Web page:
There is a Hermetic text (dating from around the second century A.D.) that…gives the Egyptian view of their own mental and linguistic capacities in comparison to those of the Greeks. In this text…it is stated that…[Greek translations of such Egyptian knowledge would] “produce in writing the greatest distortion and unclarity…The very quality of the speech and the sound of Egyptian words have in themselves the energy of the objects they speak of.” The text…goes on to contrast the “empty speech” of the Greeks with the spiritually empowered language of ancient Egypt. The Greek language is too feeble, too arrogant, and too superficial to be able to convey the mysteries expressed in the original Egyptian. In this passage we are given a glimpse of how the Egyptians viewed their own tradition and contrasted it with the “abstract terminology” of their successors.[1]

It may be tempting to view this as boasting on the Egyptian’s part, but Naydler reminds us about Plato’s account of Solon meeting with Egyptian priests in Timaeus, who in exasperation declare the “Greeks are never anything but children, and there is not an old man among [them].”[2]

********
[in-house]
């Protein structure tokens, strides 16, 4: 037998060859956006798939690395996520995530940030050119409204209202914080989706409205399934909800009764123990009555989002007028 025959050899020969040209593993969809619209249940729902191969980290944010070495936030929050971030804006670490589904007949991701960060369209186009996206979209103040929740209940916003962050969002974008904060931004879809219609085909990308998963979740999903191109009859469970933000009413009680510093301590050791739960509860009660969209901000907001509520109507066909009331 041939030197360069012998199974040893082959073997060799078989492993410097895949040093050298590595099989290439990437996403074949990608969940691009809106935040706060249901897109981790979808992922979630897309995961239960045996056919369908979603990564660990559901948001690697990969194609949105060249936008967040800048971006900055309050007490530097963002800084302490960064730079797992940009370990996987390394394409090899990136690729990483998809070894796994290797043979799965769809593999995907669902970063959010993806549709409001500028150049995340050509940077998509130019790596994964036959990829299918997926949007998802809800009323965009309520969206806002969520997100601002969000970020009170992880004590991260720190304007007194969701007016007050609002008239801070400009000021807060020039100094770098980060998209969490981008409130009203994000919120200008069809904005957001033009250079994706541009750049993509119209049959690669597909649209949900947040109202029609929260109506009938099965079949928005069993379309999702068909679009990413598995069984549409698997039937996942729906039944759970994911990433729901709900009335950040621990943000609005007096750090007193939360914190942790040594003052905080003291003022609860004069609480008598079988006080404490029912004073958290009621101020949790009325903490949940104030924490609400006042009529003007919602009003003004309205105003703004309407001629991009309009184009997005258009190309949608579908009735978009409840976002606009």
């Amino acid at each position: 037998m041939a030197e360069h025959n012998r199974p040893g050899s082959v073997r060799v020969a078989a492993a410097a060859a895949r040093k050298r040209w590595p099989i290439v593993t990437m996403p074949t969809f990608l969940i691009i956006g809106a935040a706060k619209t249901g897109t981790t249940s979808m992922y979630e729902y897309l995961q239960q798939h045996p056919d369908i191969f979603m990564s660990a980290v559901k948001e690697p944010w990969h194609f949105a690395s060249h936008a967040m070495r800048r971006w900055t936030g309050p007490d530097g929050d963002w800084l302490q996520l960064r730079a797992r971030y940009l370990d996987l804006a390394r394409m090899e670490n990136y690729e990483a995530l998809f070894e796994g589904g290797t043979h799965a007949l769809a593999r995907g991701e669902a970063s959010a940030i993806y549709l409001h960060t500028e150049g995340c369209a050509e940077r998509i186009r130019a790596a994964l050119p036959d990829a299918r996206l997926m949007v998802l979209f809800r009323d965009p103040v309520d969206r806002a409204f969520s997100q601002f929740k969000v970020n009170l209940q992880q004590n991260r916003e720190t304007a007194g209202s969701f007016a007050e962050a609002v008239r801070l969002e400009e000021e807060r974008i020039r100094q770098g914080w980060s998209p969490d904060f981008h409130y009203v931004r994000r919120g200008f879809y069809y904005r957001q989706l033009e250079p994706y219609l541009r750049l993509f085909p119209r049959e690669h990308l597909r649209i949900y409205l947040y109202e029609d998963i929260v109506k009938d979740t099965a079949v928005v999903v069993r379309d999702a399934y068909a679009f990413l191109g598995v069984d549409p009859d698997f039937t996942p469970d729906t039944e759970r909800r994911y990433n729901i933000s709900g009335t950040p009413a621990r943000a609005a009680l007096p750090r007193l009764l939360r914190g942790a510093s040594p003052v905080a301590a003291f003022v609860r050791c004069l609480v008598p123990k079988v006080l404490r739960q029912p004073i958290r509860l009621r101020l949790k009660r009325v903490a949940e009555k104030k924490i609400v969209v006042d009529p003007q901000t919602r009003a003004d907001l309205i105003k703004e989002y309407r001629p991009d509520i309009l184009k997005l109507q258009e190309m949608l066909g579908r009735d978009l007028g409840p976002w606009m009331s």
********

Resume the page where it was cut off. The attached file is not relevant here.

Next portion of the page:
I sat with these ideas, and with Goethe’s “active seeing” and the interiority of matter. The Egyptian language was not “hollow” or (perhaps) facile like the Greek language was considered. The Egyptian language and thought was substantive where the Greek tended towards abstraction. As a culture far more directly descended from the Greek, we seem to lean towards similarly facile language and thinking. The Egyptologists cannot see beyond the surface of the ancient texts, and because they cannot do so, they see only pictures and stories of gods and animal-headed beings and Nile inundations and, as Naydler argues against in his book, “funerary practices” as being the only significance of these texts.